[From the New Orleans Picayune, December 13, 1903.]
THE BATTLE OF FORT GREGG.
By Captain A. K. JONES, of Port Gibson, Miss.
(See Ante Vol. XXIII, Southern Historical Society Papers, p. 74.)
It may be justly said there was no defense in any war, at any time, which crowned the defenders with more luster than that of Fort Gregg.
The story of the two hundred Mississippians who defied, and held at bay for two hours, five divisions of the enemy, will forever be recalled with the proudest satisfaction.
There has never been a more determined assault, and there will never be a more determined defense.
Those men were as valiant and strong of soul as the Christian martyrs of old.
Nothing in the annals of war excels their conduct, and their names should be inscribed on the new Capitol walls at Jackson, Miss.
Captain Jones has recorded a great event, which the people of the South cannot too highly appreciate.—Editor Picayune.
All who are familiar with the history of the Army of Northern Virginia know that but for the stubborn defense, unparalleled, at Fort Gregg, made by the i2th and i6th Mississippi Regiments, on Sunday, the 2d day of April, 1865, checking the advance of the Army of the Potomac, flushed and jubilant over the defeat and capture of the whole right wing of our army, and now pressing forward upon Petersburg, General Lee would have been compelled to surrender in his trenches; for it was a physical impossibility to have withdrawn his army across the Appomattox except under cover of night.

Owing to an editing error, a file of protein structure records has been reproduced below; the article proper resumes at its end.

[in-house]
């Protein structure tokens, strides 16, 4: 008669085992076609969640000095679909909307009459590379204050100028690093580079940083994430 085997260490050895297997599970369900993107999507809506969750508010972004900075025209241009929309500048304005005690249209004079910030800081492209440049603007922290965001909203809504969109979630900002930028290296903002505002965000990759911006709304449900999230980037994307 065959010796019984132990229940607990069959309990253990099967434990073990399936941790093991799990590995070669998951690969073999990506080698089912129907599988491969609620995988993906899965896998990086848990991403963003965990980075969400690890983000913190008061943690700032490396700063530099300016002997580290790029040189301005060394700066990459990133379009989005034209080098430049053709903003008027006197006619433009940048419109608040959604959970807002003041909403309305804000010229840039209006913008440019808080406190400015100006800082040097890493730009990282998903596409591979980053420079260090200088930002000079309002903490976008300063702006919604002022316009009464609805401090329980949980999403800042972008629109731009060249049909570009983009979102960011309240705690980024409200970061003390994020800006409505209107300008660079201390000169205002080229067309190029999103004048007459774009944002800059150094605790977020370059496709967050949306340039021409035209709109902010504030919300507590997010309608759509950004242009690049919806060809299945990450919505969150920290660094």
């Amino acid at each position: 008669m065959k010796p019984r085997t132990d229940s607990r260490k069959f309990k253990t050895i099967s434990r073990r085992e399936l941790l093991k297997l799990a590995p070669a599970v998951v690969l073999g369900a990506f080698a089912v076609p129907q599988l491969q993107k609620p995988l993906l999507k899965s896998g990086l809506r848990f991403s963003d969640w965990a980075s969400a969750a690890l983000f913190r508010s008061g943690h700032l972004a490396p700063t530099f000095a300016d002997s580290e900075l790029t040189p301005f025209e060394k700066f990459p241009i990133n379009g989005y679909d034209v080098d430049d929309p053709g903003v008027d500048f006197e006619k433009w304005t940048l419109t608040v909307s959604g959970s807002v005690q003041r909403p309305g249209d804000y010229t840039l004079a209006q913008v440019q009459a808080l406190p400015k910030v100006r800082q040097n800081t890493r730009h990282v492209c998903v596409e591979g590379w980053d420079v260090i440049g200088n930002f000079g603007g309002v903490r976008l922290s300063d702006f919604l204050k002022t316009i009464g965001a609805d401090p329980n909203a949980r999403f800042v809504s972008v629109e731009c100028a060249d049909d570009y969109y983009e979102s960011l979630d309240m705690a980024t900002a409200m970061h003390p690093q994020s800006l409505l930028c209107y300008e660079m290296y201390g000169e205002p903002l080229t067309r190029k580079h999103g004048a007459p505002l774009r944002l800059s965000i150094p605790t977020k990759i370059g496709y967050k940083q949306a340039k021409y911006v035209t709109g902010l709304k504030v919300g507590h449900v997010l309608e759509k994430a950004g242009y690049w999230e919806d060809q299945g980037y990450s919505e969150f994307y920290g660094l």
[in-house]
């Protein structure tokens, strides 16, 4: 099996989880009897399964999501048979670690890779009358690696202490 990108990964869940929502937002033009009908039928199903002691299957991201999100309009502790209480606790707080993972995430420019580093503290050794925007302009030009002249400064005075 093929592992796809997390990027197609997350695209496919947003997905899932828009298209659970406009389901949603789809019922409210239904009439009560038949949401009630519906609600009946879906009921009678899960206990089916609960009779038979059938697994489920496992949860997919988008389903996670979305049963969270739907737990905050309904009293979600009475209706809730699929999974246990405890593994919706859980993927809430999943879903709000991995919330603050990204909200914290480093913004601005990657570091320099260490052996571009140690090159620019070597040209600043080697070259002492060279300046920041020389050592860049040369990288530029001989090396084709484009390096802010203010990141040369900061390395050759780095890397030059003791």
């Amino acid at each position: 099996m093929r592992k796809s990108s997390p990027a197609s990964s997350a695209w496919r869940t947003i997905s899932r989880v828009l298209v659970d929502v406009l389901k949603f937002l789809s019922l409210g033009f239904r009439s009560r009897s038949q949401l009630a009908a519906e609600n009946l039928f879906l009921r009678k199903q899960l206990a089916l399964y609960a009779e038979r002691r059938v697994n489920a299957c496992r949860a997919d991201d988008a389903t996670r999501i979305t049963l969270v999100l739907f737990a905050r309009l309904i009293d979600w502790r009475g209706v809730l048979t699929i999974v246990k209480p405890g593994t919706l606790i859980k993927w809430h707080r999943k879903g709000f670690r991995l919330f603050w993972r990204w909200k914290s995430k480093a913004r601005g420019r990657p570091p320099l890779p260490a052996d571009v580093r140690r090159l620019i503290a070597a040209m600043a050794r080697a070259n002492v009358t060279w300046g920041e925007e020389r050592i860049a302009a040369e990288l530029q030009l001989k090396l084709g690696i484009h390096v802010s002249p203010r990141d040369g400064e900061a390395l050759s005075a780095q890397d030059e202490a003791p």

General Lee, in his dispatch of that day to the Secretary of War, said:
"It is absolutely necessary that we should abandon our position to-night. It will be a difficult operation, but I hope not impracticable."
The battle of Fort Gregg was the last great battle between the two armies, and was decidedly the bloodiest of them all. On the